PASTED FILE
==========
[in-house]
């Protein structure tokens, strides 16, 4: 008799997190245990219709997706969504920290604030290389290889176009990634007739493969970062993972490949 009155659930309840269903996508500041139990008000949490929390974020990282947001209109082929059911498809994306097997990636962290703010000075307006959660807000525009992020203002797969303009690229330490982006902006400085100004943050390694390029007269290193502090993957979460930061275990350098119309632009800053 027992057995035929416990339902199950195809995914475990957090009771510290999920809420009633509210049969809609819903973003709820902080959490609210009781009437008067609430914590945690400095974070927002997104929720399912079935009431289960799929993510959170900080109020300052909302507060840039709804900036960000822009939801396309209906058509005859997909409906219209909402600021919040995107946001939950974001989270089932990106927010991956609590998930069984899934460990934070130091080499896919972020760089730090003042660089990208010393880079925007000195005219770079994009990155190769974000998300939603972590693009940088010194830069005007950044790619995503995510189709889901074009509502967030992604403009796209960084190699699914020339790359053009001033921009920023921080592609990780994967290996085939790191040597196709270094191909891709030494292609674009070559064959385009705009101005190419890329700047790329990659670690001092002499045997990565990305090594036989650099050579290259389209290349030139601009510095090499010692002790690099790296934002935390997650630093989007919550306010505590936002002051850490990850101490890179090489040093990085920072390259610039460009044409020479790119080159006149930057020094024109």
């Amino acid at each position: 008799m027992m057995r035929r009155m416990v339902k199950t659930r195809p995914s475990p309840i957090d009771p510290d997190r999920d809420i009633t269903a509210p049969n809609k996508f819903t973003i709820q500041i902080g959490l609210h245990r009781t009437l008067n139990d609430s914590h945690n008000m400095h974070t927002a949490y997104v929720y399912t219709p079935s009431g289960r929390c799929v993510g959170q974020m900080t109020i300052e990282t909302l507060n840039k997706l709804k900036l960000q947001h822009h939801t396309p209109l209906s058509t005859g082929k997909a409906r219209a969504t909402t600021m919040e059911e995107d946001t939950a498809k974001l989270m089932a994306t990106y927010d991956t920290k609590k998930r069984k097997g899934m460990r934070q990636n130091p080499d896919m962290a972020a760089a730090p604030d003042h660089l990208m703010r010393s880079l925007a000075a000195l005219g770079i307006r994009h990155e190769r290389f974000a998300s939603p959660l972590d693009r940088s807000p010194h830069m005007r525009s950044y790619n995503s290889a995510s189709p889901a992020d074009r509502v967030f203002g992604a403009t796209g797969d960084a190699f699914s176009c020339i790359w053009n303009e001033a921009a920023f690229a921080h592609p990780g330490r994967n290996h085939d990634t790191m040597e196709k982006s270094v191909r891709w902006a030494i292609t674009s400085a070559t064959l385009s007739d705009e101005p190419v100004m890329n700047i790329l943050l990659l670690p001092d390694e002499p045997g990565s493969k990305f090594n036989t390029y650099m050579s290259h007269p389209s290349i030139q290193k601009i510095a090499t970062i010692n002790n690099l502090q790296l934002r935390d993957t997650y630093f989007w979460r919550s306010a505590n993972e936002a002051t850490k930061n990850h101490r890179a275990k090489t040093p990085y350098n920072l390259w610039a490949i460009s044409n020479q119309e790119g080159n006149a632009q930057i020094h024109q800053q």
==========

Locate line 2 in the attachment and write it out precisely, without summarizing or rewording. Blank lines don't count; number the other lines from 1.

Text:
């Protein structure tokens, strides 16, 4: 008799997190245990219709997706969504920290604030290389290889176009990634007739493969970062993972490949 009155659930309840269903996508500041139990008000949490929390974020990282947001209109082929059911498809994306097997990636962290703010000075307006959660807000525009992020203002797969303009690229330490982006902006400085100004943050390694390029007269290193502090993957979460930061275990350098119309632009800053 027992057995035929416990339902199950195809995914475990957090009771510290999920809420009633509210049969809609819903973003709820902080959490609210009781009437008067609430914590945690400095974070927002997104929720399912079935009431289960799929993510959170900080109020300052909302507060840039709804900036960000822009939801396309209906058509005859997909409906219209909402600021919040995107946001939950974001989270089932990106927010991956609590998930069984899934460990934070130091080499896919972020760089730090003042660089990208010393880079925007000195005219770079994009990155190769974000998300939603972590693009940088010194830069005007950044790619995503995510189709889901074009509502967030992604403009796209960084190699699914020339790359053009001033921009920023921080592609990780994967290996085939790191040597196709270094191909891709030494292609674009070559064959385009705009101005190419890329700047790329990659670690001092002499045997990565990305090594036989650099050579290259389209290349030139601009510095090499010692002790690099790296934002935390997650630093989007919550306010505590936002002051850490990850101490890179090489040093990085920072390259610039460009044409020479790119080159006149930057020094024109």